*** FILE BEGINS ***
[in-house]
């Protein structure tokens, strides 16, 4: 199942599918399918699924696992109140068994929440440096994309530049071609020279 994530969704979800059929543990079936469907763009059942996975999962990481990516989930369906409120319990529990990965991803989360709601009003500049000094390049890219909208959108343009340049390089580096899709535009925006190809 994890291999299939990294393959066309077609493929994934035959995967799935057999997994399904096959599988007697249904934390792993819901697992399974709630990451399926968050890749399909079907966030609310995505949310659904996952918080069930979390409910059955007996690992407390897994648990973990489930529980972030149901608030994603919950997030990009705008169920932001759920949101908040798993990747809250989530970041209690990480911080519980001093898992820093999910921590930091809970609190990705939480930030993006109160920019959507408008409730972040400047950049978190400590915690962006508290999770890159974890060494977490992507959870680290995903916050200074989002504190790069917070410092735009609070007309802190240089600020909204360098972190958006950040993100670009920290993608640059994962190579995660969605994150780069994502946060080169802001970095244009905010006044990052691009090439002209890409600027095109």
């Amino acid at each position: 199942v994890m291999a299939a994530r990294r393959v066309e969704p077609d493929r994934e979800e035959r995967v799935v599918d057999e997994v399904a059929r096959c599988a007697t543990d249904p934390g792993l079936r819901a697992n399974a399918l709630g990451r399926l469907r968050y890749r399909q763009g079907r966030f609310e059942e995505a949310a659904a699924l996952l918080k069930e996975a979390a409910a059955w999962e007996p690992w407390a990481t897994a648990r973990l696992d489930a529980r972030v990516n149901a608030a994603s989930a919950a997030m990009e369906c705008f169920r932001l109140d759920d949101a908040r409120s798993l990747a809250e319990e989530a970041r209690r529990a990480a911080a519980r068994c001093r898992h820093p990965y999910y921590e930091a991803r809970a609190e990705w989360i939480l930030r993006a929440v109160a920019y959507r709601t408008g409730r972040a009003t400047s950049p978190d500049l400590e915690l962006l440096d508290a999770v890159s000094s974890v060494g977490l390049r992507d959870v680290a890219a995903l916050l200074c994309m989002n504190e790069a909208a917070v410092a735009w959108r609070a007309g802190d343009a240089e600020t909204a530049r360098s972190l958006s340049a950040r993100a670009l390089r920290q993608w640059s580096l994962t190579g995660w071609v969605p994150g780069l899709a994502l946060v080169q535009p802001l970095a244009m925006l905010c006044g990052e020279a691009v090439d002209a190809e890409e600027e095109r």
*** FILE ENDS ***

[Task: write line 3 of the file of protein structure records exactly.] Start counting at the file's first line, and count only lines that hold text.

């Amino acid at each position: 199942v994890m291999a299939a994530r990294r393959v066309e969704p077609d493929r994934e979800e035959r995967v799935v599918d057999e997994v399904a059929r096959c599988a007697t543990d249904p934390g792993l079936r819901a697992n399974a399918l709630g990451r399926l469907r968050y890749r399909q763009g079907r966030f609310e059942e995505a949310a659904a699924l996952l918080k069930e996975a979390a409910a059955w999962e007996p690992w407390a990481t897994a648990r973990l696992d489930a529980r972030v990516n149901a608030a994603s989930a919950a997030m990009e369906c705008f169920r932001l109140d759920d949101a908040r409120s798993l990747a809250e319990e989530a970041r209690r529990a990480a911080a519980r068994c001093r898992h820093p990965y999910y921590e930091a991803r809970a609190e990705w989360i939480l930030r993006a929440v109160a920019y959507r709601t408008g409730r972040a009003t400047s950049p978190d500049l400590e915690l962006l440096d508290a999770v890159s000094s974890v060494g977490l390049r992507d959870v680290a890219a995903l916050l200074c994309m989002n504190e790069a909208a917070v410092a735009w959108r609070a007309g802190d343009a240089e600020t909204a530049r360098s972190l958006s340049a950040r993100a670009l390089r920290q993608w640059s580096l994962t190579g995660w071609v969605p994150g780069l899709a994502l946060v080169q535009p802001l970095a244009m925006l905010c006044g990052e020279a691009v090439d002209a190809e890409e600027e095109r």